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My fiance and I merged Netflix accounts when we moved in together earlier this year so that there would be one little red envelope sitting unopened on our coffee table instead of two.
The plan was to keep his account and add my movies to his queue. What did I find? Lots of serious, critically acclaimed and intensely depressing movies. The Deer Hunter. There Will Be Blood. Amadeus. Hotel Rwanda. Apocalypse Now.
The recommended movies? Schindler’s List and Requiem for a Dream.
I have nothing against critically acclaimed downers and I’m sure I’ll see most of these at some point. But we were staring down our first winter in the dark, frozen tundra that is Minnesota. That means cold, snow and Seasonal Affective Disorder (SAD, which is how you feel after you watch The Deer Hunter and don’t see the sun for four days.) I knew we were going to need the movie equivalent of cotton candy and Skittles to get us through. So I got to work doctoring the list with such classics as Friends with Benefits, Kung Fu Panda and the complete fourth season of Entourage.
But I didn’t realize how much I’d altered my fiance’s Netflix identity until I logged on last night and saw the recommended movies. Gone were the Nazi dramas and stories of heroin addictions. In their place were these two categories: “Feel-good comedies featuring a strong female lead” and “Movies starring Hugh Grant.”
It’s going to be a good winter!
Every good UNC grad knows that Thomas Wolfe (UNC 1920) said that you can’t go home again. Lucky for me, he was wrong in this case.
This weekend I returned to my adopted home for the first time since coming to Darden. I grew up in North Carolina but spent the last five years of my life living and working in West Palm Beach, Fla. In some many ways, these were some of my most formative years. I was out on my own for the first time, navigating a journalism career, relationships, friendships and a new city. It was Mary Tyler Moore with palm trees.
Perhaps that’s why West Palm Beach feels more like home now than North Carolina. True home will always be where my family resides, but West Palm Beach is the place I know best, the city I can rightfully claim as mine.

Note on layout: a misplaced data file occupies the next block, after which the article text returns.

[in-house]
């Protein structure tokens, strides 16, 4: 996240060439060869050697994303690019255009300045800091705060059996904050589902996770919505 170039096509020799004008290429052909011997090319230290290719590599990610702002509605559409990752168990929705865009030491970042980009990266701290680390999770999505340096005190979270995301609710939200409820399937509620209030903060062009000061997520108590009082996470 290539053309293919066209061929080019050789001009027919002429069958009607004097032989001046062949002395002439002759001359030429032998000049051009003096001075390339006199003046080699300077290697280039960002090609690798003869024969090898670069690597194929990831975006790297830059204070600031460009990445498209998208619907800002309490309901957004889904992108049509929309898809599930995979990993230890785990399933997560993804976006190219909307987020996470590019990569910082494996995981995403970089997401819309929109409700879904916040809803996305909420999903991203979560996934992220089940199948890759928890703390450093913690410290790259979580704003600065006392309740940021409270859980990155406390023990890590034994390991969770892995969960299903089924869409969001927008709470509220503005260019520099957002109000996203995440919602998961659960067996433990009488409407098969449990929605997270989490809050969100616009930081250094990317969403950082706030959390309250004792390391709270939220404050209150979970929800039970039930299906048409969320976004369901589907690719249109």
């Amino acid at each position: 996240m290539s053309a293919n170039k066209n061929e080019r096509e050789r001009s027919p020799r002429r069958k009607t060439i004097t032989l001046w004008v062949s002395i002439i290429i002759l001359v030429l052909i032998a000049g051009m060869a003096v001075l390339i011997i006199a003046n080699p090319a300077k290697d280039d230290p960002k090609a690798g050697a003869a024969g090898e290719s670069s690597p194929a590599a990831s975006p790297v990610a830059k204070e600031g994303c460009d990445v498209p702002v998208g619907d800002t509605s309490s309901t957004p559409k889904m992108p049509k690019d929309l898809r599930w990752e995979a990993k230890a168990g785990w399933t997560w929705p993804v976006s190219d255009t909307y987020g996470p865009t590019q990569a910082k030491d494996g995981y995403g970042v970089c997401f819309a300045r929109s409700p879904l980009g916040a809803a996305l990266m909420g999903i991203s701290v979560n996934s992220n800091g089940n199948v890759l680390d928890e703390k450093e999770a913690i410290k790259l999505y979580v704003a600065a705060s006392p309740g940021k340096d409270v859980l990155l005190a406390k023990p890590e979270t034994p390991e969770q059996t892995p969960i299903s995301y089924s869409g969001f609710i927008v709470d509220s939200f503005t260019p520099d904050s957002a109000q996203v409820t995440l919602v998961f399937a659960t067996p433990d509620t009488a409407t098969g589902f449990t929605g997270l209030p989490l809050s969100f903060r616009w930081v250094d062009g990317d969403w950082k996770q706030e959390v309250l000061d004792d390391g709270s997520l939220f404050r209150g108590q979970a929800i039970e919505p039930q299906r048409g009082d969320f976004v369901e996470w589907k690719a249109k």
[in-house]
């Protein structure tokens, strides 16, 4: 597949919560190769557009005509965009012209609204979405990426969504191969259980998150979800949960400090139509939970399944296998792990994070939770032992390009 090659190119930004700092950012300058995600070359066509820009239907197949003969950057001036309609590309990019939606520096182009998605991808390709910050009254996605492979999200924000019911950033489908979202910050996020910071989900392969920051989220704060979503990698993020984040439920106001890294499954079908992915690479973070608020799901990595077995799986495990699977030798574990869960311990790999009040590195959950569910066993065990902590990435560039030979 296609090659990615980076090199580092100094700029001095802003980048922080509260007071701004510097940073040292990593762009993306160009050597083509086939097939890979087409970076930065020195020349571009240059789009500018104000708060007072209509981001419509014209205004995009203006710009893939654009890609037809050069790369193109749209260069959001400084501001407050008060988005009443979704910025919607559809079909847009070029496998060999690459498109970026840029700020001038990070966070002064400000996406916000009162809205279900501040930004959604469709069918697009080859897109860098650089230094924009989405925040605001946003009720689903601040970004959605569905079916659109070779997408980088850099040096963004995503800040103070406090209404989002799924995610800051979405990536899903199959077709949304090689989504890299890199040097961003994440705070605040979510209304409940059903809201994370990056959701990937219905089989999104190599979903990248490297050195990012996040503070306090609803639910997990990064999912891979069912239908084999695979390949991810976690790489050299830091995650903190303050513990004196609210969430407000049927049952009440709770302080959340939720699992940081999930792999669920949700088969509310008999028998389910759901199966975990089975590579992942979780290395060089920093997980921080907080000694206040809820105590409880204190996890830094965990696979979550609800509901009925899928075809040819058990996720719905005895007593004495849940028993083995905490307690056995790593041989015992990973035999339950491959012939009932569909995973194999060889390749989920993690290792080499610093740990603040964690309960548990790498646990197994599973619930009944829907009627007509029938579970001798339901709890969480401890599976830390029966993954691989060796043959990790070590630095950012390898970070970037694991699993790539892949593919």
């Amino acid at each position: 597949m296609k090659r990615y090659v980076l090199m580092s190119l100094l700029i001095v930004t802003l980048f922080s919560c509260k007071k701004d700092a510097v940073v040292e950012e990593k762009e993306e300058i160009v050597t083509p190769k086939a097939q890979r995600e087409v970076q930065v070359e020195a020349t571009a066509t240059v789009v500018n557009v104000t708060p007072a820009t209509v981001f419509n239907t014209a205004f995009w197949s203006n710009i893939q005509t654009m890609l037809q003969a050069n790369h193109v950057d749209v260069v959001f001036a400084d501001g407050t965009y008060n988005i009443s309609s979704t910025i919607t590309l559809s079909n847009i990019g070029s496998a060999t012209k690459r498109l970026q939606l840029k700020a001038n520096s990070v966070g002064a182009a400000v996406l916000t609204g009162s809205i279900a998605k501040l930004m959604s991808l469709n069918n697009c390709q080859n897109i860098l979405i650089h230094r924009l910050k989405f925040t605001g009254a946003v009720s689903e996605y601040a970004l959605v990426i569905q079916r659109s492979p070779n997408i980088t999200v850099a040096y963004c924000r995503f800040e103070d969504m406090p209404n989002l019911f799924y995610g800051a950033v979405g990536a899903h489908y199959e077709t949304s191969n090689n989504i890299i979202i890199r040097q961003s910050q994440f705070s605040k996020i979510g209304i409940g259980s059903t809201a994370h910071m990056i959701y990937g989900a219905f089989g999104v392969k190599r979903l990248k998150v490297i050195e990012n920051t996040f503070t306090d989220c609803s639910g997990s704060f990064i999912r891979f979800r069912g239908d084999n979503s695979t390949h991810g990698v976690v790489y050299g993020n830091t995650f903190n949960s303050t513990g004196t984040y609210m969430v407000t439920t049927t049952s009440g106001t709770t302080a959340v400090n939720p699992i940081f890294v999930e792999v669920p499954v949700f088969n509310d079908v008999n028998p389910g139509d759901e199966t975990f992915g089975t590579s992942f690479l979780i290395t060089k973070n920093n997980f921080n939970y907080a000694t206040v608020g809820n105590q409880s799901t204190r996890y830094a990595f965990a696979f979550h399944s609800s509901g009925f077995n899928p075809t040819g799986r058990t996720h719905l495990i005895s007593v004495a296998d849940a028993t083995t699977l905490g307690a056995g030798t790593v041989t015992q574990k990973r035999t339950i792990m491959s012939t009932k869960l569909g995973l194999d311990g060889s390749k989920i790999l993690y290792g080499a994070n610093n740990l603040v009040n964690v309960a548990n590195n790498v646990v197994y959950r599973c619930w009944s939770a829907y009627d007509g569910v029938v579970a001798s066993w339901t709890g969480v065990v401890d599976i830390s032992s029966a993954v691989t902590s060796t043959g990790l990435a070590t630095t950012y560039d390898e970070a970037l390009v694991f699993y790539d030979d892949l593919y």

All that said, I was ready to leave when I departed for Darden this past summer. I left at a low point, a period of professional stagnation and personal difficulty. I simply felt I’d outgrown the opportunities South Florida could provide me and was itching for a new challenge. Saying goodbye to my friends was hard, but I felt many of them were moving on with new and different lives too. And abandoning Florida in the stifling heat of July was very easy.
So it shocked me a little when I touched down in West Palm Beach on Thursday night and felt a rush of excitement. I could pick out my old neighborhood from the plane window. When the clerk at the car rental office asked if I needed directions, it felt good to say, “No way.” And driving down the sunny, palm-lined Intracoastal plastered a goofy smile on my face. I missed this place!
And my friends … Let’s just say returning to a place where people know me to my core was refreshing. These are the people I grew up with, the ones who helped me develop into a grown up.
But first, you have to understand about Saturday night. I was in town for my dear friend Leslie’s wedding (read the NYT wedding announcement here) and Saturday night was the bridal shower. I watched Leslie surrounded by 15 women and 1 man who she’d known in all stages of her life. There was her twin sister, her childhood friend, a college roommate, friends from her first “real” job and then those of us who knew her in West Palm Beach.
We all donned pink plastic tiaras, raised glasses of champagne and spent two hours telling stories about our friendships with Leslie and each other, the memories we carry with us when we’re apart. Looking around that room I was amazed by all the good friends Leslie had collected and kept close during her 38 years.
And it reminded me of something.
I can’t completely give in to the busyness and excitement of Darden and my new life. While I love the challenges and the new people I’m meeting, it’s so important to nurture my wonderful existing friendships, the women and men I hope to still be calling up 20 years from now, the ones who know me completely, the ones who will don a pink plastic tiara if I ask them nicely.